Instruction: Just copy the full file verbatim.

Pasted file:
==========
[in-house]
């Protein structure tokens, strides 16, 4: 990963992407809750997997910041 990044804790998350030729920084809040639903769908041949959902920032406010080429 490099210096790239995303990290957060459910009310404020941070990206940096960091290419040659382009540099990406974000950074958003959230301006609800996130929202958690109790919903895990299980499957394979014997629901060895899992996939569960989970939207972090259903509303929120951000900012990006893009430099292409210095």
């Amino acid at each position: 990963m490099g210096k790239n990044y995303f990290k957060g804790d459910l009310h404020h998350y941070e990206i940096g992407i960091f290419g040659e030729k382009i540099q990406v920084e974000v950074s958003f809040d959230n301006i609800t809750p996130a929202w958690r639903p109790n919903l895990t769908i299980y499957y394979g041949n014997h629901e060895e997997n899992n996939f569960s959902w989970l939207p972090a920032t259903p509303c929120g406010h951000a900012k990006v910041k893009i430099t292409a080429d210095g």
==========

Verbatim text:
[in-house]
């Protein structure tokens, strides 16, 4: 990963992407809750997997910041 990044804790998350030729920084809040639903769908041949959902920032406010080429 490099210096790239995303990290957060459910009310404020941070990206940096960091290419040659382009540099990406974000950074958003959230301006609800996130929202958690109790919903895990299980499957394979014997629901060895899992996939569960989970939207972090259903509303929120951000900012990006893009430099292409210095």
């Amino acid at each position: 990963m490099g210096k790239n990044y995303f990290k957060g804790d459910l009310h404020h998350y941070e990206i940096g992407i960091f290419g040659e030729k382009i540099q990406v920084e974000v950074s958003f809040d959230n301006i609800t809750p996130a929202w958690r639903p109790n919903l895990t769908i299980y499957y394979g041949n014997h629901e060895e997997n899992n996939f569960s959902w989970l939207p972090a920032t259903p509303c929120g406010h951000a900012k990006v910041k893009i430099t292409a080429d210095g």